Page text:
Neil Conway <[EMAIL PROTECTED]> writes:
> (2) An additional word per List is hardly a prohibitive amount of
>     overhead, as we don't create an obscene number of Lists (saving a
>     word per ListCell would be a different matter).

Actually, it's free, considering that the alternatives are

        int NodeTag;
        foo *head;
        foo *tail;
        int length;   -- or not.

On a 32-bit-pointer machine, you got your choice of 12 or 16 bytes ---
but palloc will round 12 to 16 anyway.  On a 64-bit-pointer machine,
you got your choice of 20 or 24 bytes ... still no win, even if palloc
weren't going to round it to 32, because the MAXALIGN quantum is almost
certainly 8 on such a machine.

This does suggest that it might be worth making the struct layout be

        int NodeTag;
        int length;
        foo *head;
        foo *tail;

since this would avoid some padding overhead on a machine where pointers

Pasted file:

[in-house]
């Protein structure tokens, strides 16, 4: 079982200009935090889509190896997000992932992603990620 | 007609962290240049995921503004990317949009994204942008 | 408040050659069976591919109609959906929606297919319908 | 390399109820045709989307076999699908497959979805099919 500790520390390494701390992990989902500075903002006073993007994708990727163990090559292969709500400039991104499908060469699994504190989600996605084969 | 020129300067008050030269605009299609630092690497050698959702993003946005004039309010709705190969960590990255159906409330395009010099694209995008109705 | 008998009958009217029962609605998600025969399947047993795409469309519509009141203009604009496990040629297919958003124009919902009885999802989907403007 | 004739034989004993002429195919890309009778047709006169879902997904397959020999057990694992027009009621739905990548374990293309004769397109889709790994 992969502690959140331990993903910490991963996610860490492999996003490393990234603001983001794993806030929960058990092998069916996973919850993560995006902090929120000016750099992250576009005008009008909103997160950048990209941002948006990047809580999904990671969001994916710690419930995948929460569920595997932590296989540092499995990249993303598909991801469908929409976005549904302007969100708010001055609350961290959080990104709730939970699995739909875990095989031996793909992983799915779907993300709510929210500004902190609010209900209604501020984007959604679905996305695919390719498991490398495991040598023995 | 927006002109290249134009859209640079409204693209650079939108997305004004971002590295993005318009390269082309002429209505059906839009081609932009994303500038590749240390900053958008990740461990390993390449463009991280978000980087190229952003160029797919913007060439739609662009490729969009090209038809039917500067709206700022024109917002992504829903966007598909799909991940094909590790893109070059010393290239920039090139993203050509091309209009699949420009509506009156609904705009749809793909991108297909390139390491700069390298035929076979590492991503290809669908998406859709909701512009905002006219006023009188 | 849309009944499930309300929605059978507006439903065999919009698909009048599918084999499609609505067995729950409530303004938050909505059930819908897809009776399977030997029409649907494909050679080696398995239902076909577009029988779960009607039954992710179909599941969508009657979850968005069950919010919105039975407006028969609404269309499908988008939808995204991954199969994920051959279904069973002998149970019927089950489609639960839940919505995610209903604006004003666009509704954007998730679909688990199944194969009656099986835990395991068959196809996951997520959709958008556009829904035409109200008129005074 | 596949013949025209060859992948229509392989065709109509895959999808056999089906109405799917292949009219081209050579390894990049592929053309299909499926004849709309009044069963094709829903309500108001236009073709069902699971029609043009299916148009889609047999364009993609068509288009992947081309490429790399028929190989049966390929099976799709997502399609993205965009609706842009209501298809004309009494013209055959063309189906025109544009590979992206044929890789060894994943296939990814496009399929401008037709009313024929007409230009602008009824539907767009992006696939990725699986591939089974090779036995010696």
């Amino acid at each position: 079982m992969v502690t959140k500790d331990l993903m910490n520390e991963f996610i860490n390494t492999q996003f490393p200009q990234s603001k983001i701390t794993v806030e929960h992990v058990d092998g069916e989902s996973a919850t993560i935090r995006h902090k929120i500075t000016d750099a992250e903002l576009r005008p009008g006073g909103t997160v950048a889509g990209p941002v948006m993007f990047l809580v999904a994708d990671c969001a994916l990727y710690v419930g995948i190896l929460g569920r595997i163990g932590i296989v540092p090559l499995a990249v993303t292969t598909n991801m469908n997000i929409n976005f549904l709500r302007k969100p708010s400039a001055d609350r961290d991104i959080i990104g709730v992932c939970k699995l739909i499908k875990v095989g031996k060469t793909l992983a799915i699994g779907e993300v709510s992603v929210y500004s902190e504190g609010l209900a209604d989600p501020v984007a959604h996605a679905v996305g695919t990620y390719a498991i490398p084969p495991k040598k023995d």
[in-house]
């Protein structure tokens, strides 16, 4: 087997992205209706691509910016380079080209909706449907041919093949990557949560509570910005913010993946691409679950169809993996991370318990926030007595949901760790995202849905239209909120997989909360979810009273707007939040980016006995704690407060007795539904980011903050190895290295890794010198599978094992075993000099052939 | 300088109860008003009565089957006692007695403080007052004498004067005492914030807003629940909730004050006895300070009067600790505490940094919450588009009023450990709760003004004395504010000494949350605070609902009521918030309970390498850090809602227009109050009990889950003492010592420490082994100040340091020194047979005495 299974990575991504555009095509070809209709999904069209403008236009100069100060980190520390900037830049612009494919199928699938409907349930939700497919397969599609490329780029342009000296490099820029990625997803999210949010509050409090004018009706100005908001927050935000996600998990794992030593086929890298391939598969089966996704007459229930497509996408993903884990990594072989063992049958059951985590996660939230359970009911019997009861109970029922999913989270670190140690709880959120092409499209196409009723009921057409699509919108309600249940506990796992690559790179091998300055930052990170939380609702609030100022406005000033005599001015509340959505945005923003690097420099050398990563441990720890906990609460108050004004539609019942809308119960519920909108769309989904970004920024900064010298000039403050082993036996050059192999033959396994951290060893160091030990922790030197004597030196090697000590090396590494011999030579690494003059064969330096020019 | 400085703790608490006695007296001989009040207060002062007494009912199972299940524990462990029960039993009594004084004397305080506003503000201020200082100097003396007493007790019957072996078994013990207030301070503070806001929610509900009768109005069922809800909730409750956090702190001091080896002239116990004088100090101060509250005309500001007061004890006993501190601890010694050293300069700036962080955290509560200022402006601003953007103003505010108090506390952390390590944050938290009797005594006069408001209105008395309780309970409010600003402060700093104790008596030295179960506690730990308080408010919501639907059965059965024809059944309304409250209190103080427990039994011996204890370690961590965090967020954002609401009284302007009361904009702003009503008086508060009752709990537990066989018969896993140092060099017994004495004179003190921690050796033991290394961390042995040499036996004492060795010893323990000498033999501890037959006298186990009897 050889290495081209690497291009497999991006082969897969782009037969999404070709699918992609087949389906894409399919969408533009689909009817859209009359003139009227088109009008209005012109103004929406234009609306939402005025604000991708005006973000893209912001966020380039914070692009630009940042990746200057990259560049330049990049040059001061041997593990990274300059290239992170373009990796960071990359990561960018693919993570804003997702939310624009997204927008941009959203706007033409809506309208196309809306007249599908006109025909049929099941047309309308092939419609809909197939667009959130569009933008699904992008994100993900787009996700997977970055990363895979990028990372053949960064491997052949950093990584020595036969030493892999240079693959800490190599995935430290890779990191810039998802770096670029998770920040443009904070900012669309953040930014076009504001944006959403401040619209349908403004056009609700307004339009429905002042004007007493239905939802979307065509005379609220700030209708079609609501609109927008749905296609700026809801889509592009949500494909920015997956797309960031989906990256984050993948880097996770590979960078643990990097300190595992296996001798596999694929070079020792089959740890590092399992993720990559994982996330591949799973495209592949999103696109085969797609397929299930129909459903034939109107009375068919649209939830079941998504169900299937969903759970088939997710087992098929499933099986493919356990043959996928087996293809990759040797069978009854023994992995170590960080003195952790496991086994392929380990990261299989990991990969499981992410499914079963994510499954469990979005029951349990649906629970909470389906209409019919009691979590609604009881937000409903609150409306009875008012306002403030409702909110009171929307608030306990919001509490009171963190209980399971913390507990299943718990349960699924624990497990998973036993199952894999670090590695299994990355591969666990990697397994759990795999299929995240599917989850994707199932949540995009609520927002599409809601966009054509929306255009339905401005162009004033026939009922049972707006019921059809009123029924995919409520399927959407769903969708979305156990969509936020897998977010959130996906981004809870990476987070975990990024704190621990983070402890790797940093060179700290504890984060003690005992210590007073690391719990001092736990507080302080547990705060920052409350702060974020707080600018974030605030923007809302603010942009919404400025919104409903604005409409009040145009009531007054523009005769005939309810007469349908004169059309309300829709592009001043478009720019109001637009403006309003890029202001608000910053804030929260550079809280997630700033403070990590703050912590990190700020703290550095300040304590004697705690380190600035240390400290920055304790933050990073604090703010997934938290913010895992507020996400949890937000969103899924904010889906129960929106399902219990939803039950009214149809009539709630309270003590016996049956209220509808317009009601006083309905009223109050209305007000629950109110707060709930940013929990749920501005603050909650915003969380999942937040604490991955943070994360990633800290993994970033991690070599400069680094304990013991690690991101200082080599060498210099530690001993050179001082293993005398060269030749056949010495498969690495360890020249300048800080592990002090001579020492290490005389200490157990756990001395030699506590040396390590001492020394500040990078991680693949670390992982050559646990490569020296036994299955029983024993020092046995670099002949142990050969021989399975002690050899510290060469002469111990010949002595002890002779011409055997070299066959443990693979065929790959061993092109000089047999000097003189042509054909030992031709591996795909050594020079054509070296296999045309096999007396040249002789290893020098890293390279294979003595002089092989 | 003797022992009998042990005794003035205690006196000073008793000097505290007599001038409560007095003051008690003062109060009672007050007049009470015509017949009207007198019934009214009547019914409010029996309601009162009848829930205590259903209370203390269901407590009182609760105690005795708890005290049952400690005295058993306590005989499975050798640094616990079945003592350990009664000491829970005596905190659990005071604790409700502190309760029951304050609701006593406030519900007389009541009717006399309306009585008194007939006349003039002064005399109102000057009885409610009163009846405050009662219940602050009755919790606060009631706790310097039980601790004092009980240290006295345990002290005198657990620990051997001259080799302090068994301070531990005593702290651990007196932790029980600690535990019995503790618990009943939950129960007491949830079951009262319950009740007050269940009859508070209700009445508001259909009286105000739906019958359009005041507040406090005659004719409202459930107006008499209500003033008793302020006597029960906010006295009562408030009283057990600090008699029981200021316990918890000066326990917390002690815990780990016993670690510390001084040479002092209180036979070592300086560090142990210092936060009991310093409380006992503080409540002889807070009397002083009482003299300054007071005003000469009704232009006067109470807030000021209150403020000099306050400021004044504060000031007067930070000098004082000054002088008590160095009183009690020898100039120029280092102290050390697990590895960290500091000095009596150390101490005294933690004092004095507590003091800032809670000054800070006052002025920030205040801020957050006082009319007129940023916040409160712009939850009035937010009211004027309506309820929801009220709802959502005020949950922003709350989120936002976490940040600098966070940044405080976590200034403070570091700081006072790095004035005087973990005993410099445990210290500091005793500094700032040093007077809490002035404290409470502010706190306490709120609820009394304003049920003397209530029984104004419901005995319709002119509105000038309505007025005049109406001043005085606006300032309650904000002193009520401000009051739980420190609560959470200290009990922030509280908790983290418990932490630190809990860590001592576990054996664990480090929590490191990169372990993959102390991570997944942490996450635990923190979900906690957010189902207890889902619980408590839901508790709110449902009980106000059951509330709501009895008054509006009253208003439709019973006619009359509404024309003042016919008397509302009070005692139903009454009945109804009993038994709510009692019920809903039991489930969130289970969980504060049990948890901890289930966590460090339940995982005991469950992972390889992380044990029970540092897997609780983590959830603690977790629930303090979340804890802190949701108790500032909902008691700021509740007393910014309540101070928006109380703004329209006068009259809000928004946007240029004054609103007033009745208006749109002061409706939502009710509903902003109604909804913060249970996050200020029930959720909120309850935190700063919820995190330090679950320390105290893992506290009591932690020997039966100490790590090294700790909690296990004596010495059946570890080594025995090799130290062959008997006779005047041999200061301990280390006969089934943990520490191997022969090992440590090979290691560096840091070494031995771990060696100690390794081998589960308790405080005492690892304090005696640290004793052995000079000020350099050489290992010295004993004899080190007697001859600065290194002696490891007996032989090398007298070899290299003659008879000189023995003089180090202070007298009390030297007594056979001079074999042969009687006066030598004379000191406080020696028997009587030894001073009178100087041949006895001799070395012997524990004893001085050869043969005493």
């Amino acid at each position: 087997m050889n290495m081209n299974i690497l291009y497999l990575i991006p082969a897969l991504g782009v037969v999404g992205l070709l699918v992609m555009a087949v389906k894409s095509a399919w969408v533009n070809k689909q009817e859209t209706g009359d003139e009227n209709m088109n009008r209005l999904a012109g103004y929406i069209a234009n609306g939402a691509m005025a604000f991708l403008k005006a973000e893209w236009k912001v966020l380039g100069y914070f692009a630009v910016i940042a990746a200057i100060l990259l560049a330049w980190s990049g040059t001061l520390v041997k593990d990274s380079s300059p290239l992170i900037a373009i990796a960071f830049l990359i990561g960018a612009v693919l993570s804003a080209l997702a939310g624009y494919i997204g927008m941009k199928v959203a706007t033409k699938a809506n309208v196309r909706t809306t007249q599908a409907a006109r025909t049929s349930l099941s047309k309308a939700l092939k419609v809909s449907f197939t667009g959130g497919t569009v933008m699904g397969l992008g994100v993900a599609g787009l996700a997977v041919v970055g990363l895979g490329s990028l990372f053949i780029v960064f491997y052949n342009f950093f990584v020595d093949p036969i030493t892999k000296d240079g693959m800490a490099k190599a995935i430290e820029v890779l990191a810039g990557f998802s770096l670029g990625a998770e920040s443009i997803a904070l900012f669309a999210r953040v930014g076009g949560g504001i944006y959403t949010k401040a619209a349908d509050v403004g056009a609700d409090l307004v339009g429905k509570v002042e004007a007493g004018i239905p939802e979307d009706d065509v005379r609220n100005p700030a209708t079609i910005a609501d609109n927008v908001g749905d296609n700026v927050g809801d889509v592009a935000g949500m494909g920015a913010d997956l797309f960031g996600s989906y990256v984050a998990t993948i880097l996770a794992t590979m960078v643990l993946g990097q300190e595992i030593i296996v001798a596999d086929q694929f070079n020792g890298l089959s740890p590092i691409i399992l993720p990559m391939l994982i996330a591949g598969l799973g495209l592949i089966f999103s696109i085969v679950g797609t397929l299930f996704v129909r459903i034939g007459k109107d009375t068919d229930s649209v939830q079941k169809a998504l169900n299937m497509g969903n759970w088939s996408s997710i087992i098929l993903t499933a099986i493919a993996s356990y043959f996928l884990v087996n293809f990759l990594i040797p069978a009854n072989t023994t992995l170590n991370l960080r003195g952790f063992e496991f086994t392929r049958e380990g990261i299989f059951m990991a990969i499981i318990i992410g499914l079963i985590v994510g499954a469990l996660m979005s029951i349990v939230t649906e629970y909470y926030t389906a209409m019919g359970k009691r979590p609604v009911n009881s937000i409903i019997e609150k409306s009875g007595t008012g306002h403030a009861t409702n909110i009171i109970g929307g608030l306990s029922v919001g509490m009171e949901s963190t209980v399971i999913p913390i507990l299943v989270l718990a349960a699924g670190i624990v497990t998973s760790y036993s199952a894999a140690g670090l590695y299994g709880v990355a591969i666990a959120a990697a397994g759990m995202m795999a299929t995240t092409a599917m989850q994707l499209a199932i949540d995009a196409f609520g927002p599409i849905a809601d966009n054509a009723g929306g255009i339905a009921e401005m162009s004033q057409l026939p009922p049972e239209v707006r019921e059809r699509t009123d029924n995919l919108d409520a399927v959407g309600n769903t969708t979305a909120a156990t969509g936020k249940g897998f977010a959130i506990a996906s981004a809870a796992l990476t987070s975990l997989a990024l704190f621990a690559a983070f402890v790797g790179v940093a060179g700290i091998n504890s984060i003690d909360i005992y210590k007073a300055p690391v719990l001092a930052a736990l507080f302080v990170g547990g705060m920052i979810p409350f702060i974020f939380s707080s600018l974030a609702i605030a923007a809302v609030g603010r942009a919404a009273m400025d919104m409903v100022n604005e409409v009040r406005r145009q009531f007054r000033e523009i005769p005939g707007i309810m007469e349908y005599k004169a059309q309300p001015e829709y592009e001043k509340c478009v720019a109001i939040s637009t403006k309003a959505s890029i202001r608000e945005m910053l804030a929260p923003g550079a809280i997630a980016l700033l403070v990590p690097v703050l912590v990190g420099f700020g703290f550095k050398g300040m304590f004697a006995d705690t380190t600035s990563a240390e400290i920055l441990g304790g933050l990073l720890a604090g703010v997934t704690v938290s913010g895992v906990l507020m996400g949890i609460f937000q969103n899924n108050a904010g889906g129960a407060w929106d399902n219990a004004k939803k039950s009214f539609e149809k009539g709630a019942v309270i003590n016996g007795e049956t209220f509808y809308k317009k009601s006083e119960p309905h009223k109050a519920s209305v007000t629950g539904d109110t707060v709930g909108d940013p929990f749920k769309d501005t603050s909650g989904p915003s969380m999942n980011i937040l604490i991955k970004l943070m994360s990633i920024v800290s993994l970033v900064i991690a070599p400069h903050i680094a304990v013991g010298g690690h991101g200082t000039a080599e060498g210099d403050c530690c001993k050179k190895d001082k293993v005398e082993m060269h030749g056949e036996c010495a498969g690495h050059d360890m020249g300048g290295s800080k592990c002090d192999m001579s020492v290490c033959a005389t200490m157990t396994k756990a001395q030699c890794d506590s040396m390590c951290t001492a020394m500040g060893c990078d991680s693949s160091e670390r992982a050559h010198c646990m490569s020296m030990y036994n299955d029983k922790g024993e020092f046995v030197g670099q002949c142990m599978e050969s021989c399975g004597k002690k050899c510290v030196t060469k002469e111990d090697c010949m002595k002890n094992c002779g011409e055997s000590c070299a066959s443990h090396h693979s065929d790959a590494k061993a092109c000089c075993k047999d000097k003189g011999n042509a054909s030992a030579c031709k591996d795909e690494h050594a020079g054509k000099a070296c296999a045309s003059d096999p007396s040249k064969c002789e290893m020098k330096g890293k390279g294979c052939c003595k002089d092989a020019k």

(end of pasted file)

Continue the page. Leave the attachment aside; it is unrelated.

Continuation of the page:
are 8 bytes and need 8-byte alignment.  It probably doesn't help given
the current implementation of palloc, but why throw away padding space?

> My intuition/judgement is that we call length() often enough in the
> backend that it is worth keeping track of the list length:

Its use in equal() and potential use for existing equali() and equalo()
calls seems like alone sufficient reason to do so.  But it should be
relatively painless to prove this one way or the other by building the
code to keep track and then ripping out that code and putting back the
O(N) length() implementation.  Benchmarking the two would settle the
matter, or at least give us real data to argue about...

                        regards, tom

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